L OOK AT M ORE D ETAILED G REEN I NDUSTRY S EGMENTS Arizona’s largest-employing green economy segments include: Waste Mgt. & Treatment – 353 establishments & 9,762 jobs Conservatio n – 246 establishments and 4,643 jobs Recycling – 277 establishments & 2,887 jobs Energy Efficient Building Products & Materials – 116 establishments & 2,234 jobs Environmental Research & Consulting Services – 279 establishments & 1,746 jobs Solar PV and Thermal Energy – 133 establishments & 1,496 jobs
I DENTIFYING S TRATEGIC “G REEN ” O PPORTUNITIES IN A RIZONA
N EW E NERGY E RA – D ISTRIBUTED S OURCES OF E NERGY T AKE H OLD World Energy Use by Fuel Type – 1980 through 2030 Sources: History: Energy Information Administration (EIA), “International Energy Annual 2006 (June- December 2008), web site www.eia.doe.gov/
S ETTING THE C ONTEXT : A N E MERGING G REEN E CONOMY First Wave – Traditional Environmental Industries Led by advancement of environmental laws and regulations to address problems from air pollution, contaminated water, and hazardous/solid waste, among other environmental threats Emerging Wave – Renewable Energy & Energy Efficiency Led by growing concerns about the environmental impacts of climate change as well as the rising cost and uncertainty of oil supplies
I DENTIFYING S TRATEGIC O PPORTUNITIES IN THE E MERGING G REEN E CONOMY FOR A RIZONA Potential future growth driven by innovation in new technologies Most important opportunities in AZ include: Solar Photovoltaic (PV) Energy Solar Thermal Energy Wind Energy Biofuels/Biomass Energy Efficiency and “Green” Building Systems Water Efficiency and Management
W HY A S URVEY OF G REEN J OBS ? Key workforce questions focused on what people do rather than what companies make What job titles and occupations are “green”? What skills are needed? What education is required? What wages are offered? Data not readily available by occupation No administrative source available to provide insights
G REEN A CTIVITY E XAMPLES USED FOR THE S URVEY Examples Of Green Activities Making Goods or Providing Services Improving Processes in Existing Goods or Services Energy generationProducing renewable energy Improving fuel efficiency Energy efficiency in buildings, equipment, appliances, or vehicles Building long-lasting batteries Implementing smart grid technologies Pollution reduction/removal, green-house gas reduction, recycling and reuse Producing industrial scrubbers or generating nuclear energy Managing energy proactively Natural resources conservationOrganic farmingConserving soil, water, or wildlife Environmental compliance, education and training, and public awareness Training in regulatory compliance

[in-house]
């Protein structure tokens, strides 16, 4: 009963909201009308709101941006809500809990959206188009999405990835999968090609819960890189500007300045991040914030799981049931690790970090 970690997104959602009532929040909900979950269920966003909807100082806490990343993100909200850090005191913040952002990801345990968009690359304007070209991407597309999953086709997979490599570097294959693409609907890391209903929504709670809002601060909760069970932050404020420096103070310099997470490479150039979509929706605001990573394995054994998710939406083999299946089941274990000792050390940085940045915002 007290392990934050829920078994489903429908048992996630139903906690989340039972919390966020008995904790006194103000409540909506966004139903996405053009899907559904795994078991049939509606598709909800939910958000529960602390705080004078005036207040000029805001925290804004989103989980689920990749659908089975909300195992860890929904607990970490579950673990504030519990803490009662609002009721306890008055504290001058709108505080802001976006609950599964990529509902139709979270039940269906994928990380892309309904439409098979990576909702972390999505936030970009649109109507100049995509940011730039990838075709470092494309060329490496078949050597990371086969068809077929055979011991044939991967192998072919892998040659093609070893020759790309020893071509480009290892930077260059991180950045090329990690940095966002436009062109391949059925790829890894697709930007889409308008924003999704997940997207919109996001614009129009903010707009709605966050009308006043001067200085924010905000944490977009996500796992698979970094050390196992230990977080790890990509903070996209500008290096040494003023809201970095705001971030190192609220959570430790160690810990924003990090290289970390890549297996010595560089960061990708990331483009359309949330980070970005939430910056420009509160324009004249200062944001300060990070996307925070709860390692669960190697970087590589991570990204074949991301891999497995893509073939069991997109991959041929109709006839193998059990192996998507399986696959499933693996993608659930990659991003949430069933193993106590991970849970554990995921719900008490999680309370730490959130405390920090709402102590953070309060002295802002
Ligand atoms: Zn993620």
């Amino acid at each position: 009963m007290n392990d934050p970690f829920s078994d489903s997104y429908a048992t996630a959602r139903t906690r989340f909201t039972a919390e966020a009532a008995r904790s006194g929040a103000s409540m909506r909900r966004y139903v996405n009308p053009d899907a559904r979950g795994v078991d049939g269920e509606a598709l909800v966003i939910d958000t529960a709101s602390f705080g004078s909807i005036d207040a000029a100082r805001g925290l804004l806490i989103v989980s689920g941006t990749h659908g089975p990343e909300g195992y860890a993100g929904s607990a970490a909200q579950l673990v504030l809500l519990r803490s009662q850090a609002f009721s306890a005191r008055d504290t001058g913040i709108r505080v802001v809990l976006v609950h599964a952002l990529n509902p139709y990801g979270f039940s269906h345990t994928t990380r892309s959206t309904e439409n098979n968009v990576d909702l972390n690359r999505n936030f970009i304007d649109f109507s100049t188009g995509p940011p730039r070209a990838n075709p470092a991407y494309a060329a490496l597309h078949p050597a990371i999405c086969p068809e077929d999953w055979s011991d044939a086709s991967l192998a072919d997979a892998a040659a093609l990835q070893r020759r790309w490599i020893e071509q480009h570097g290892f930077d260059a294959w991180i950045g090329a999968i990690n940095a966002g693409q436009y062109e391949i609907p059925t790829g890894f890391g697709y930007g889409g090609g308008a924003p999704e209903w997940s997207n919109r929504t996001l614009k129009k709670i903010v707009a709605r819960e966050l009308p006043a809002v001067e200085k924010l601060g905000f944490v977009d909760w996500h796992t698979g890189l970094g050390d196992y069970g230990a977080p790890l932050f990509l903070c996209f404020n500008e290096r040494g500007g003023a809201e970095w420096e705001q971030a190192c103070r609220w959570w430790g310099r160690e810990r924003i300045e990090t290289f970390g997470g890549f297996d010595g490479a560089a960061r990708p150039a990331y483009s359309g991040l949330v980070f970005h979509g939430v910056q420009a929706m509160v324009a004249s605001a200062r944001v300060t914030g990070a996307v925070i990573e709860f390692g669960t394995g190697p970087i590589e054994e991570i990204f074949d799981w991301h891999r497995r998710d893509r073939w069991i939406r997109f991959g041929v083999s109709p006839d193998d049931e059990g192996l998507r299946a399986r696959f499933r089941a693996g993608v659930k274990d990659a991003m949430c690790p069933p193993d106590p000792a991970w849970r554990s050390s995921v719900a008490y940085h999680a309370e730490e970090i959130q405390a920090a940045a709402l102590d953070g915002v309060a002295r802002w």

S URVEY R ESPONSES Mailed surveys to 10,000 employers statewide Conducted follow-up mailing to non-respondents Response rate from mailings below 10% Conducted nearly 17,000 telephone follow-up calls (June to Sept. 2010) Final response rate: 52% Survey results used to make inferences to all AZ companies
M OST C OMMON T ERMS IN R EPORTED G REEN J OB T ITLES
G REEN J OBS BY E DUCATION & C ERTIFICATION R EQUIREMENT
D IFFERENT M ETHODS OF C OUNTING G REEN J OBS Industry Approach Enterprise Approach (Battelle study) Occupational Approach (Arizona Green Jobs Survey/C2ER) All jobs classified green or non-green by industry 31,649 estimated jobs 1.2% of all AZ employment 30,716 estimated jobs 1.3% of all AZ employment Assign all jobs from a BLS-defined green industry Assign entire establishment’s D&B reported employment to green sector based on knowledge of products or services Assign a subset of firm’s jobs, counting only those that the company identified as “green” Advantages: Quick and easy to calculate Big employment number Disadvantages: Includes many “non- green” activities Misleading characterization of green sector Advantages: Uses existing data sources for employment Organizes firm-level data in ways that allow time-series Disadvantages: Requires manual classification of individual firms Data not readily available to public Advantages: More accurately reflects company perspectives Differentiates green/non-green at the occupation and job-title level Disadvantages: Represents point in time estimate Expensive to replicate
K EY F INDINGS FROM A RIZONA G REEN J OBS S URVEY 25
Survey results indicate that Arizona is presently home to 30,716 green jobs. This figure represents 1.3 percent of total statewide employment, falling slightly below average shares found in several previous studies of U.S. and other states’ green employment.
Service industries dominate Arizona’s green employment activities. Like the rest of the Arizona economy, most of the state’s green jobs are located in service-related sectors, such as architecture, construction, and engineering.